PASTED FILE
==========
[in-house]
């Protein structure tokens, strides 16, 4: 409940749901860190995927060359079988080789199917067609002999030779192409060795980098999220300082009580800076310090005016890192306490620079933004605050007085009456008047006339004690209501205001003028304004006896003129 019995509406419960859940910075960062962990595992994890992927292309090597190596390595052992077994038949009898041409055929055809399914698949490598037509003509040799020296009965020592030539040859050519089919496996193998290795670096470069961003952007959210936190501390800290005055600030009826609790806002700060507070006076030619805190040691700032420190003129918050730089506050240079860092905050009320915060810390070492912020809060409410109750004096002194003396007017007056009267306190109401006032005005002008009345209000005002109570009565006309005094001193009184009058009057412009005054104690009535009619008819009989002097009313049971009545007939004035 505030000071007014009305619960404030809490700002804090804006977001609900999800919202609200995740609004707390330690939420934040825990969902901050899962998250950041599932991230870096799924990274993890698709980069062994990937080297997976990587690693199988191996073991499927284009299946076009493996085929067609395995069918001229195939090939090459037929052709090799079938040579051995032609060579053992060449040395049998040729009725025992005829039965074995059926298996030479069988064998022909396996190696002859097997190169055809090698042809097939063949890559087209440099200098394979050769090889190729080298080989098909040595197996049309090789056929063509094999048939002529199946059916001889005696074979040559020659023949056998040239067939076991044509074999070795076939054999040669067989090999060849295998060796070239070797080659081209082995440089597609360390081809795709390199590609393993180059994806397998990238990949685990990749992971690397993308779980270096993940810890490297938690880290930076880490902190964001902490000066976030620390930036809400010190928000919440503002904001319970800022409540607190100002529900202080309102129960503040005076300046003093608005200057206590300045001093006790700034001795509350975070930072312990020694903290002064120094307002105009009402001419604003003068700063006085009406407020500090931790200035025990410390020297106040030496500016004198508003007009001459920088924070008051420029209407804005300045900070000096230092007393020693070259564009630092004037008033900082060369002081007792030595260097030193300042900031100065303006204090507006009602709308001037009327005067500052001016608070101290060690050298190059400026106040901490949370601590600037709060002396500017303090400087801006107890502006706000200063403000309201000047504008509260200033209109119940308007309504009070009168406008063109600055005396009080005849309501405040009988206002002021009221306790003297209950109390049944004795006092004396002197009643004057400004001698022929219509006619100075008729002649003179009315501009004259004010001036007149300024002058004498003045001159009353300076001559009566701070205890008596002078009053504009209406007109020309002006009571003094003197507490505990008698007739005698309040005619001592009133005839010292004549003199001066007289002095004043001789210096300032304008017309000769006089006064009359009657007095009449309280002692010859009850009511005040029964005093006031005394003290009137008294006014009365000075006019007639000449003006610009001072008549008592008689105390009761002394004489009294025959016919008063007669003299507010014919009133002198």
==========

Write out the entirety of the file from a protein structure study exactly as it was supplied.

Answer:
[in-house]
């Protein structure tokens, strides 16, 4: 409940749901860190995927060359079988080789199917067609002999030779192409060795980098999220300082009580800076310090005016890192306490620079933004605050007085009456008047006339004690209501205001003028304004006896003129 019995509406419960859940910075960062962990595992994890992927292309090597190596390595052992077994038949009898041409055929055809399914698949490598037509003509040799020296009965020592030539040859050519089919496996193998290795670096470069961003952007959210936190501390800290005055600030009826609790806002700060507070006076030619805190040691700032420190003129918050730089506050240079860092905050009320915060810390070492912020809060409410109750004096002194003396007017007056009267306190109401006032005005002008009345209000005002109570009565006309005094001193009184009058009057412009005054104690009535009619008819009989002097009313049971009545007939004035 505030000071007014009305619960404030809490700002804090804006977001609900999800919202609200995740609004707390330690939420934040825990969902901050899962998250950041599932991230870096799924990274993890698709980069062994990937080297997976990587690693199988191996073991499927284009299946076009493996085929067609395995069918001229195939090939090459037929052709090799079938040579051995032609060579053992060449040395049998040729009725025992005829039965074995059926298996030479069988064998022909396996190696002859097997190169055809090698042809097939063949890559087209440099200098394979050769090889190729080298080989098909040595197996049309090789056929063509094999048939002529199946059916001889005696074979040559020659023949056998040239067939076991044509074999070795076939054999040669067989090999060849295998060796070239070797080659081209082995440089597609360390081809795709390199590609393993180059994806397998990238990949685990990749992971690397993308779980270096993940810890490297938690880290930076880490902190964001902490000066976030620390930036809400010190928000919440503002904001319970800022409540607190100002529900202080309102129960503040005076300046003093608005200057206590300045001093006790700034001795509350975070930072312990020694903290002064120094307002105009009402001419604003003068700063006085009406407020500090931790200035025990410390020297106040030496500016004198508003007009001459920088924070008051420029209407804005300045900070000096230092007393020693070259564009630092004037008033900082060369002081007792030595260097030193300042900031100065303006204090507006009602709308001037009327005067500052001016608070101290060690050298190059400026106040901490949370601590600037709060002396500017303090400087801006107890502006706000200063403000309201000047504008509260200033209109119940308007309504009070009168406008063109600055005396009080005849309501405040009988206002002021009221306790003297209950109390049944004795006092004396002197009643004057400004001698022929219509006619100075008729002649003179009315501009004259004010001036007149300024002058004498003045001159009353300076001559009566701070205890008596002078009053504009209406007109020309002006009571003094003197507490505990008698007739005698309040005619001592009133005839010292004549003199001066007289002095004043001789210096300032304008017309000769006089006064009359009657007095009449309280002692010859009850009511005040029964005093006031005394003290009137008294006014009365000075006019007639000449003006610009001072008549008592008689105390009761002394004489009294025959016919008063007669003299507010014919009133002198």